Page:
On Feb. 22, 2019, a Beech 65 hit terrain near Colby, Kansas, while maneuvering for a precautionary landing.
The commercial pilot was not injured, but the airplane sustained substantial damage.
Day instrument meteorological conditions prevailed at the time of the accident, and an instrument flight rules flight plan was filed. The flight was originating from Shalz Field Airport (KCBK) in Colby, Kansas, and destined for Denver, Colorado.
According to the pilot, shortly after takeoff, he noticed the crew hatch door, located next to the left front seat, had unexpectedly opened.
He attempted to close the door, without success. While focusing on trying to close the door, he “wasn’t able to fully control the airplane normally (mainly [in] heading and pitch),” so he initiated a precautionary landing back to KCBK.
While maneuvering at a low altitude to stay in visual flight rules conditions (overcast ceiling at 300 feet), the airspeed decreased, and the wing tips were dipping back and forth.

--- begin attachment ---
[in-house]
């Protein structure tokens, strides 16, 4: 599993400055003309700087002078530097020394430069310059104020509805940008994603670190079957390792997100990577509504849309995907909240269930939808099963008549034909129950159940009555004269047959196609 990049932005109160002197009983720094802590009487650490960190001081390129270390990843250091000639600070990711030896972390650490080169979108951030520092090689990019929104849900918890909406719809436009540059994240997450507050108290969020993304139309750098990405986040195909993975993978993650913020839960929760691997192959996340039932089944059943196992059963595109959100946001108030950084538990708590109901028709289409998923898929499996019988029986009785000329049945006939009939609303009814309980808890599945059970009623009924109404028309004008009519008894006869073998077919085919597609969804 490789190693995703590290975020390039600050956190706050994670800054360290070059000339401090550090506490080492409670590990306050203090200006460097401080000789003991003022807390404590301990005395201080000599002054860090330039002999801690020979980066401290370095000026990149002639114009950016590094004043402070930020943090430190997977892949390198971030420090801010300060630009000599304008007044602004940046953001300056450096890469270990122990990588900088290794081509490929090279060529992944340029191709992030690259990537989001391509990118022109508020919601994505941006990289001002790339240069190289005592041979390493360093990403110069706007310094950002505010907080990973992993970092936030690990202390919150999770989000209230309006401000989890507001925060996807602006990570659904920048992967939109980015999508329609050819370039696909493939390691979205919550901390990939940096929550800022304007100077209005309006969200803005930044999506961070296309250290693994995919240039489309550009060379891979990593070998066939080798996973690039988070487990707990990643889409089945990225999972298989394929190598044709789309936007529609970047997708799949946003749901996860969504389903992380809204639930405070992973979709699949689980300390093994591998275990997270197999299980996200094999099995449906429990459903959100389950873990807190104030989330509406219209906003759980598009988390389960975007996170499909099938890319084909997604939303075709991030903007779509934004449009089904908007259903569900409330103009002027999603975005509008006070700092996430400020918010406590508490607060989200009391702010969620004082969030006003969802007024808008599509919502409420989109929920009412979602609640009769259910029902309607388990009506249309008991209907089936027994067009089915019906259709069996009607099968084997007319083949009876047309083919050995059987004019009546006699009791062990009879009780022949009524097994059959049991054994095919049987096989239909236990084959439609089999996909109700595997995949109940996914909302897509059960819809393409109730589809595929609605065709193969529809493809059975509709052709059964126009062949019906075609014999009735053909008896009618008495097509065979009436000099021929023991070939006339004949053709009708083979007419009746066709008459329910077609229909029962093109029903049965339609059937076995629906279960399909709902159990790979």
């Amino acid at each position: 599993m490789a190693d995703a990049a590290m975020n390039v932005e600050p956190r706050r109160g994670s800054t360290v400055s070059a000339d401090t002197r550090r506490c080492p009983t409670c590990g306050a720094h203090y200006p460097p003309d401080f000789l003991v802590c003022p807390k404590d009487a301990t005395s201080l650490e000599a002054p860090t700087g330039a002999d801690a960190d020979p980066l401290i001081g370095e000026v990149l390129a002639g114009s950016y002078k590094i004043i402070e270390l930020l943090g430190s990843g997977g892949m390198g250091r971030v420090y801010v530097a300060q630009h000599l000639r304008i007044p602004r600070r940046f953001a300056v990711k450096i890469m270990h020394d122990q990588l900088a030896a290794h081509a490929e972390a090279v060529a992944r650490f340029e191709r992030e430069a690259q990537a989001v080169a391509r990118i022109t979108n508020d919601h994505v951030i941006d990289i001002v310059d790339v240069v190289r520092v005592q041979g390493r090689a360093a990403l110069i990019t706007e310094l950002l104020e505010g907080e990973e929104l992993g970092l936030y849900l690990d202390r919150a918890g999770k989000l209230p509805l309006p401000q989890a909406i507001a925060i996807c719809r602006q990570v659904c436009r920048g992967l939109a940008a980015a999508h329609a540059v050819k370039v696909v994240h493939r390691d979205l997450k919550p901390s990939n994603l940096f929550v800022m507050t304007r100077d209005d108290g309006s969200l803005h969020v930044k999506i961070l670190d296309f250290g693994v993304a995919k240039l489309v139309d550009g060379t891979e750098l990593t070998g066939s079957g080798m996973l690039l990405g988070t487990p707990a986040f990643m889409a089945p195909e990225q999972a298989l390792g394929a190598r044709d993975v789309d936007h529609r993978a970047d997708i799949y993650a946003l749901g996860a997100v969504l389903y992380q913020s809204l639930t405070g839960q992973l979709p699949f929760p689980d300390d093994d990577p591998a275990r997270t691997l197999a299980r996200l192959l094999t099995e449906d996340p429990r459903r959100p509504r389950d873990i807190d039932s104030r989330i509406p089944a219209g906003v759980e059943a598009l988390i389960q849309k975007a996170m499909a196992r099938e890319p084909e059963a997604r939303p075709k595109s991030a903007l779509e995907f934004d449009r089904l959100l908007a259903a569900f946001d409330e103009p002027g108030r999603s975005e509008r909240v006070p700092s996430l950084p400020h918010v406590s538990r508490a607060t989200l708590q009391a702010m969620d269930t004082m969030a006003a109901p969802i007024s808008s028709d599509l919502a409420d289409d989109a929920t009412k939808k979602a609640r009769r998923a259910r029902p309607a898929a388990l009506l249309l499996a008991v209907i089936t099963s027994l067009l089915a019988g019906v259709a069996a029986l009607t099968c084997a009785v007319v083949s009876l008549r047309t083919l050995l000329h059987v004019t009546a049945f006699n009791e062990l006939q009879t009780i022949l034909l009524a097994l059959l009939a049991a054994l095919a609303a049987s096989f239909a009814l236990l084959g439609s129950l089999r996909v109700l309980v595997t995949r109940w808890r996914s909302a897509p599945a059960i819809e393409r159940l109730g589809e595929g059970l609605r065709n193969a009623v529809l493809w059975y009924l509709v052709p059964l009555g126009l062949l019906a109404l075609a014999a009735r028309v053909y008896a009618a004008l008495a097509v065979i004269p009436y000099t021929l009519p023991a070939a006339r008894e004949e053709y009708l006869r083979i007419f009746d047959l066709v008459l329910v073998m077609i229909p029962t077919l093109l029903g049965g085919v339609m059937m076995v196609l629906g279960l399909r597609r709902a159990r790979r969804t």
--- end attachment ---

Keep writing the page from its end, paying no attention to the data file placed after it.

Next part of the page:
The pilot retracted the landing gear and applied full engine power to try and gain airspeed. He was unable to gain airspeed, the airplane was losing altitude, and he knew it was going to hit terrain. Prior to the impact, he kept the wings level, and the nose in a slightly pitch up attitude. The plane then hit the snow-covered terrain with the landing gear retracted.
Post-accident examination of the airplane revealed the left wing and left aileron were bent. No evidence was noted that the crew hatch door malfunctioned during the flight.
Probable Cause: The pilot’s failure to properly secure the crew hatch door before takeoff, which resulted in his distraction and his failure to maintain airplane control and airspeed.
This February 2019 accident report is provided by the National Transportation Safety Board. Published as an educational tool, it is intended to help pilots learn from the misfortunes of others.